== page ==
The flies congregate in
The corner of the sunroom
Around the amber strip of
As they circle the deathly
Stripe that is covered with the corpses of
Their fallen comrades,
I wonder what draws them
Is it an overpowering seductive scent,
A reminder of a taste they could
Is it a lack of sight added to exploration,
A slice of the airfield that their
Eyes can’t perceive,
Until they charge with
All their might,
And realize in stillness the wholesale
Futility of their efforts.
Or is it
The looming presence of the dead? Maybe
These flies know
Exactly where all the other flies
Went, and they’re simply eager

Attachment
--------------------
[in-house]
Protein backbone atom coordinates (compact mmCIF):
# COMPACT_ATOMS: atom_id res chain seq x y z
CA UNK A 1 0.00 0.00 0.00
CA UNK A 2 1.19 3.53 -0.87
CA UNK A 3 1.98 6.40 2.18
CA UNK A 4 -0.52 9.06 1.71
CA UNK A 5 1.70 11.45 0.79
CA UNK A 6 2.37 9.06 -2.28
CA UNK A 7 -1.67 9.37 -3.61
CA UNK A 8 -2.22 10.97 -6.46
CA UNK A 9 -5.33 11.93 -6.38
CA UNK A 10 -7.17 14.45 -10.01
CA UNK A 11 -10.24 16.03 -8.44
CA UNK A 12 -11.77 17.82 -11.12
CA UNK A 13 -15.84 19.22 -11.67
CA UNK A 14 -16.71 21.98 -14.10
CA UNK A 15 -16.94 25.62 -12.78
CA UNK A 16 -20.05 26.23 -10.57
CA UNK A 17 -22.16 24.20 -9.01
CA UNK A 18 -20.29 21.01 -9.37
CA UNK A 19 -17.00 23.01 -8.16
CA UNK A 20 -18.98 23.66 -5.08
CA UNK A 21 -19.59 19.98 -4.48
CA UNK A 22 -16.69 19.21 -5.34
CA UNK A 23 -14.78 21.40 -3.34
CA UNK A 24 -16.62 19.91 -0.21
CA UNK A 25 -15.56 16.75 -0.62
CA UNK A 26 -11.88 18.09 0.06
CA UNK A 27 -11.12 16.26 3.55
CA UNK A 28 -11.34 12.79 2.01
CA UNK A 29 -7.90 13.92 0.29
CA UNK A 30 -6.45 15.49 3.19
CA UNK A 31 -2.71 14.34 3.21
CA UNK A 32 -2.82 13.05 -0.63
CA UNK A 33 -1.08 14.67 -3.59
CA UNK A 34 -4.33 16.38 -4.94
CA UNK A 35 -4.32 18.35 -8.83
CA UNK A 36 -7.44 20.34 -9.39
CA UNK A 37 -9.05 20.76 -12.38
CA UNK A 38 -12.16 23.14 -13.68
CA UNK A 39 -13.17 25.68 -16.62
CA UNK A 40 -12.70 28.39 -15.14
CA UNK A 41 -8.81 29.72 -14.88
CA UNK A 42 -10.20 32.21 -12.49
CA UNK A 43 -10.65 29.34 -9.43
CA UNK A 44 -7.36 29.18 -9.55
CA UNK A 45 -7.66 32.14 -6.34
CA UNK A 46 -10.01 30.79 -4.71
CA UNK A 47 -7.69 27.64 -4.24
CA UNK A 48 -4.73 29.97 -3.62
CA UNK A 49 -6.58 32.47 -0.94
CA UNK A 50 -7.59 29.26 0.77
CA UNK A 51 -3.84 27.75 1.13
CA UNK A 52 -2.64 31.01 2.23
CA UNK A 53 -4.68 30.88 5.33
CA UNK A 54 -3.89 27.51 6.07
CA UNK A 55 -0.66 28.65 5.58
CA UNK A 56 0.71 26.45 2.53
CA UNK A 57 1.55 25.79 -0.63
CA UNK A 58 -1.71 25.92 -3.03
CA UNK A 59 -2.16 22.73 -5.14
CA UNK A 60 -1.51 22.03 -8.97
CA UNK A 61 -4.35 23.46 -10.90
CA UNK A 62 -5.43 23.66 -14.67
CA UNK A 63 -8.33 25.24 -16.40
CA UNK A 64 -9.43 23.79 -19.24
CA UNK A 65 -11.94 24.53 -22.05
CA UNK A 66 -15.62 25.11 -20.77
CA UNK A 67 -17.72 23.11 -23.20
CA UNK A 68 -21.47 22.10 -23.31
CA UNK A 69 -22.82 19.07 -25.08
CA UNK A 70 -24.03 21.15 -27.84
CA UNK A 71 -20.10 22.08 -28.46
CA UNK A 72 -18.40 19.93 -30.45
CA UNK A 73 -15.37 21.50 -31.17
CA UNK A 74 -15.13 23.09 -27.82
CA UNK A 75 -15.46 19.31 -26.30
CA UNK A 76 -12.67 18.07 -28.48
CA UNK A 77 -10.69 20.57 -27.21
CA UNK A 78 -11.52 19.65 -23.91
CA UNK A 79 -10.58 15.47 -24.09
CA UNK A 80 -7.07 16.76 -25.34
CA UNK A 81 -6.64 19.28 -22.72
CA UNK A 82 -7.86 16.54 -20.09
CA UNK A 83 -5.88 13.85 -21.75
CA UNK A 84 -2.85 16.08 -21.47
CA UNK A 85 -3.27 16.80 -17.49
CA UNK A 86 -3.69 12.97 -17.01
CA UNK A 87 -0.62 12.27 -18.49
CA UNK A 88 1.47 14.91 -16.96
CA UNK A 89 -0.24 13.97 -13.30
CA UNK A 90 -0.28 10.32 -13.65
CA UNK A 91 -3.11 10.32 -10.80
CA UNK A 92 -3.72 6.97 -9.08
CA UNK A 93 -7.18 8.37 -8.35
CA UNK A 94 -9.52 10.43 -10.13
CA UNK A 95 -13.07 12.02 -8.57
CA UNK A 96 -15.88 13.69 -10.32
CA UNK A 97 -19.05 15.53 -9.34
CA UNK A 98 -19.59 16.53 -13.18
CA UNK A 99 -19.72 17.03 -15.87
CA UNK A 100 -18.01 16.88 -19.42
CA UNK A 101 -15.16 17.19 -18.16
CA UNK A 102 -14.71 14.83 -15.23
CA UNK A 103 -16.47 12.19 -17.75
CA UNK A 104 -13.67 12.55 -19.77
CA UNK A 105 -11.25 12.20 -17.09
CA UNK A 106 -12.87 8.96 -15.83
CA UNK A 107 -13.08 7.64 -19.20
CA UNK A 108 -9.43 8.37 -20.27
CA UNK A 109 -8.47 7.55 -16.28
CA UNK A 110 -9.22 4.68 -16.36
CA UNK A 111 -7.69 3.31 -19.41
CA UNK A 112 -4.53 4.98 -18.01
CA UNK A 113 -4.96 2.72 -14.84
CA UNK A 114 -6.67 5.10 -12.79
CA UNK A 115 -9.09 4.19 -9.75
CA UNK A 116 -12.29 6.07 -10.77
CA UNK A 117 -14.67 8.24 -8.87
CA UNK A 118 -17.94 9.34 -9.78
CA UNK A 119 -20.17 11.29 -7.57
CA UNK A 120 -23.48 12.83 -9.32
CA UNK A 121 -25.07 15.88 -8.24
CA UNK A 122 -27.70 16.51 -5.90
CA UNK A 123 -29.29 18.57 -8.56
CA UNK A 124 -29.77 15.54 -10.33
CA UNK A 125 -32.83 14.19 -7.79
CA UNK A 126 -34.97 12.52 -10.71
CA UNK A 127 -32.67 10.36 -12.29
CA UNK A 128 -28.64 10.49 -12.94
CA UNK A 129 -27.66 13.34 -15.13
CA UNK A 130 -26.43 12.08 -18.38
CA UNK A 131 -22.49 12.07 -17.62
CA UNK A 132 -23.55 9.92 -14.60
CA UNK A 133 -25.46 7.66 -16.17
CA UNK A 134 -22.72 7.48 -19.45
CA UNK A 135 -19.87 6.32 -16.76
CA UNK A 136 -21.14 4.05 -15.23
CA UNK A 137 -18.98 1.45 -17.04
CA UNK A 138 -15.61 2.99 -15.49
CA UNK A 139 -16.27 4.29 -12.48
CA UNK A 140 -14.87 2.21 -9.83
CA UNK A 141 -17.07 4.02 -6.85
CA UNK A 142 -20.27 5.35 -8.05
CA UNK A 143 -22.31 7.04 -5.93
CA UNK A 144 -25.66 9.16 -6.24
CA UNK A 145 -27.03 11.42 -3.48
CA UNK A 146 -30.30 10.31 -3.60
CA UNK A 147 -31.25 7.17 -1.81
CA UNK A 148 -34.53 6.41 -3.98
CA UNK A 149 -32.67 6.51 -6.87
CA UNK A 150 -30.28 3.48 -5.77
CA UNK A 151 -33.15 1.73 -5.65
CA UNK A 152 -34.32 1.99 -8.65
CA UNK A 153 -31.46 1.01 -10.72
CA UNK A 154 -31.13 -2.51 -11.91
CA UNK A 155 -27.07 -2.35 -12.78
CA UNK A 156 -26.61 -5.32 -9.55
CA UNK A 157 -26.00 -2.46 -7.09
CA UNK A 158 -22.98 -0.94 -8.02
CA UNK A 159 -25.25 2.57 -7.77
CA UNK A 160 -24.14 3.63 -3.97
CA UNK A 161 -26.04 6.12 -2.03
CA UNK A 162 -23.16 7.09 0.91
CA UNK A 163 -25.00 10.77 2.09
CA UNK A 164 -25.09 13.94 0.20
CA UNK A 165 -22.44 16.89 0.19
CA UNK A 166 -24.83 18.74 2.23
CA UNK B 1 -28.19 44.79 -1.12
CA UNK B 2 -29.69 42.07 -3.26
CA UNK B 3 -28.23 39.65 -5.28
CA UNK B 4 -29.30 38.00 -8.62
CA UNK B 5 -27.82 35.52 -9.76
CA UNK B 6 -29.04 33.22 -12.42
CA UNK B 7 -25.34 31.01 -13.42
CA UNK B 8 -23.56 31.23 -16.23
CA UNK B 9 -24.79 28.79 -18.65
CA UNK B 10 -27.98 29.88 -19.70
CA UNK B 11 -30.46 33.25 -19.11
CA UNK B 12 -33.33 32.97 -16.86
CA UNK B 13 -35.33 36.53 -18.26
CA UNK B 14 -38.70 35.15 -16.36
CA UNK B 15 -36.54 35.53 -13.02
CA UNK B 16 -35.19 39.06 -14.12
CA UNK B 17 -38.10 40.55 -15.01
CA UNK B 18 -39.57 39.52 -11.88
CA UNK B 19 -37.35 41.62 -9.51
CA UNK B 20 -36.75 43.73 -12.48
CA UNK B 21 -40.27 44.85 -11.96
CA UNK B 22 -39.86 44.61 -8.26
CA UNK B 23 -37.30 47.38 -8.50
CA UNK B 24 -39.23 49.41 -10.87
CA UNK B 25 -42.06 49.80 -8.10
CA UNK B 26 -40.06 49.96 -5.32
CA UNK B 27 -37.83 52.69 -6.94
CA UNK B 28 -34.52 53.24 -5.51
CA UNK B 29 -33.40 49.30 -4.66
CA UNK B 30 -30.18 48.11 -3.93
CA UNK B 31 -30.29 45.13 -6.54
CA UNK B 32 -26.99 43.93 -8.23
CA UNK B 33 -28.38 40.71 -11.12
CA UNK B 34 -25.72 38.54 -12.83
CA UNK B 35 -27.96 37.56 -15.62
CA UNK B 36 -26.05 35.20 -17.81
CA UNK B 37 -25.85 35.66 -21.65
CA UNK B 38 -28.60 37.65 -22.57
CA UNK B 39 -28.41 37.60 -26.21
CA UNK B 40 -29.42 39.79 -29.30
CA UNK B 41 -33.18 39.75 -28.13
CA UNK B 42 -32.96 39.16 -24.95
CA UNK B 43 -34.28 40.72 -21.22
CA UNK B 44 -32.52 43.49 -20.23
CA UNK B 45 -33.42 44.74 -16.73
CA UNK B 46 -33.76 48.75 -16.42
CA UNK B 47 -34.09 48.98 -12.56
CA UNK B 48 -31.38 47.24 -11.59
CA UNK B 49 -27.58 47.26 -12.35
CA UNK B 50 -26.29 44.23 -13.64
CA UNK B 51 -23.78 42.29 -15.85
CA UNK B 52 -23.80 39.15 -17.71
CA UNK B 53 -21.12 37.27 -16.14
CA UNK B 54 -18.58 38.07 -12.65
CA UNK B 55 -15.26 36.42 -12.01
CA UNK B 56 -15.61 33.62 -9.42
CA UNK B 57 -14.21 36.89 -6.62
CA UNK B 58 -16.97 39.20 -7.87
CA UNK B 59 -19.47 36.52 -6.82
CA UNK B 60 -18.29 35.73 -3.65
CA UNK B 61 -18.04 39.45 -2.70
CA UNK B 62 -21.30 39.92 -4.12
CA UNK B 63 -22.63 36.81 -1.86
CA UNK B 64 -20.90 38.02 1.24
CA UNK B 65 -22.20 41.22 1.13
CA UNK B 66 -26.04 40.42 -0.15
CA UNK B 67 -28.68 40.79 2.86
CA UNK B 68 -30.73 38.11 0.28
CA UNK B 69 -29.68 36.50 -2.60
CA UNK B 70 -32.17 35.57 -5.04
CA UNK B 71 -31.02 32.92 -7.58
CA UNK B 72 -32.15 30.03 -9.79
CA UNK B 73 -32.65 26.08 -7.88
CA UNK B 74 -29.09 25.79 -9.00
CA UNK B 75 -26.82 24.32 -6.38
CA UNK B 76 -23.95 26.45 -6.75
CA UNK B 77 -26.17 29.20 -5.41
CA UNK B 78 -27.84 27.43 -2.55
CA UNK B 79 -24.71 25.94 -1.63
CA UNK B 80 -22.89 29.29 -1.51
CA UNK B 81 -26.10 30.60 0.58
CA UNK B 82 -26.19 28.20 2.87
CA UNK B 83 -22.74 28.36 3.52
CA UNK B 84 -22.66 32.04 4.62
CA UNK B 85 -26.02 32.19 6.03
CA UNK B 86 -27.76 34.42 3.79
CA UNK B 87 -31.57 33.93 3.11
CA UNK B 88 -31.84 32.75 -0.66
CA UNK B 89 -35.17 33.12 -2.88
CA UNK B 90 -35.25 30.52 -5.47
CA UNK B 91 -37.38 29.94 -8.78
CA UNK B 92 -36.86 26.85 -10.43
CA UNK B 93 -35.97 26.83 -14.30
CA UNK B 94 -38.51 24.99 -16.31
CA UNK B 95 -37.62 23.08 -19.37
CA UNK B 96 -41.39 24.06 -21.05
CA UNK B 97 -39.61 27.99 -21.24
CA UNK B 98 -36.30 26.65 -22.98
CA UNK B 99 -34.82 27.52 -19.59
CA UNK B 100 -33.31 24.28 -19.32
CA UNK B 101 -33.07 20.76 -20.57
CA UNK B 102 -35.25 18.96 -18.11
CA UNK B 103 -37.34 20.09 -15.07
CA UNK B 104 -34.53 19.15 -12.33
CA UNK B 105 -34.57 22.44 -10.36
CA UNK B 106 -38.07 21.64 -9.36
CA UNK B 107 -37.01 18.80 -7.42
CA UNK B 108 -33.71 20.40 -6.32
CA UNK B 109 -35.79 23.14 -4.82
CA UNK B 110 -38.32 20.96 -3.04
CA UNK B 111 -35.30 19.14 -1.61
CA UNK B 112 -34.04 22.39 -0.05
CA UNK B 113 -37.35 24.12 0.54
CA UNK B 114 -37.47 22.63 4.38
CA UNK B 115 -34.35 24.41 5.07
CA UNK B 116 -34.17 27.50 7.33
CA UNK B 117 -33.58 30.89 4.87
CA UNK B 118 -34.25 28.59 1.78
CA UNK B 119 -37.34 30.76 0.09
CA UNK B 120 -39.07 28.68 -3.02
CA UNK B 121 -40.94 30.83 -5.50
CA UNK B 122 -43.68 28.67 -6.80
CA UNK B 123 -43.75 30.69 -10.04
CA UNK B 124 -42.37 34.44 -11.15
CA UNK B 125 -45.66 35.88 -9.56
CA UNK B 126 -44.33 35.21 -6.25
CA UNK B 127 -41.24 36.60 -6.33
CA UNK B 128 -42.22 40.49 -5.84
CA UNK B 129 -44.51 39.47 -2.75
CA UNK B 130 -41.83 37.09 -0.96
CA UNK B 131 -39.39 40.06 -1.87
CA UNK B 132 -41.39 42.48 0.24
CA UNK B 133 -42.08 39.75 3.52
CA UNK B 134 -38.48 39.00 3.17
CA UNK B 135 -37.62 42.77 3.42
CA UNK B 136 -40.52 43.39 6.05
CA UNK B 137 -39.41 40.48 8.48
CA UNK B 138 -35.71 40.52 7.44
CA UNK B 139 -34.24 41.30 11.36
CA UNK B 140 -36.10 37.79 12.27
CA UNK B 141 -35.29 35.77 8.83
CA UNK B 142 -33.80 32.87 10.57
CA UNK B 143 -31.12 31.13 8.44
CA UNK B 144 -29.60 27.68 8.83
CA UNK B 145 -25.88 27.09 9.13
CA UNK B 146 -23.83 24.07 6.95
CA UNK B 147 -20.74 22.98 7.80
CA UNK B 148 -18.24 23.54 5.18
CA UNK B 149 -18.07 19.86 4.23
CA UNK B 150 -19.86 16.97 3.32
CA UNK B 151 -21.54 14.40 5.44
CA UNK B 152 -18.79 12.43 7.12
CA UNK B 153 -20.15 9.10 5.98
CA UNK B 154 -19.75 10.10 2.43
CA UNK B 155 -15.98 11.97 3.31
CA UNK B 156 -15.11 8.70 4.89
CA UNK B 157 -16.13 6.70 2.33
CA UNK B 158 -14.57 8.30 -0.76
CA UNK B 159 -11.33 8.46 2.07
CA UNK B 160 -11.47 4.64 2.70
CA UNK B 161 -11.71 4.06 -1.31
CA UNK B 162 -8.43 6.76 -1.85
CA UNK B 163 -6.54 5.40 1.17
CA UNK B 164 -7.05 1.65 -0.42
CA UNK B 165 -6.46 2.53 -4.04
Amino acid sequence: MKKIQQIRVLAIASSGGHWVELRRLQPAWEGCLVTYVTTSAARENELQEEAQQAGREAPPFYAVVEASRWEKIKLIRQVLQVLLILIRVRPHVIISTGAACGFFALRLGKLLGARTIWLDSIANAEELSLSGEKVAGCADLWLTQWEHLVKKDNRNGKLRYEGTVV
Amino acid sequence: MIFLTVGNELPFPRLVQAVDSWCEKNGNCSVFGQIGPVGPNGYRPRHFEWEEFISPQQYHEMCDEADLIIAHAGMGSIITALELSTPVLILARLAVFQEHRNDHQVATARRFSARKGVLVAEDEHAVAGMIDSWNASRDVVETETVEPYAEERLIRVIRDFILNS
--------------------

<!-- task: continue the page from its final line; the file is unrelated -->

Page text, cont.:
To get there too.
Robinson Terry is an upcoming graduate from SUNY Cortland, and a soon-to-be English teacher. He loves writing poems that operate on multiple levels, though this often results in him getting too in his head. He has a serious affinity for observation, which occasionally leaves him staring at the sky while he should be crossing the street. He’s previously been published in Better Than Starbucks, Nine Muses Poetry, and Flash Fiction Press.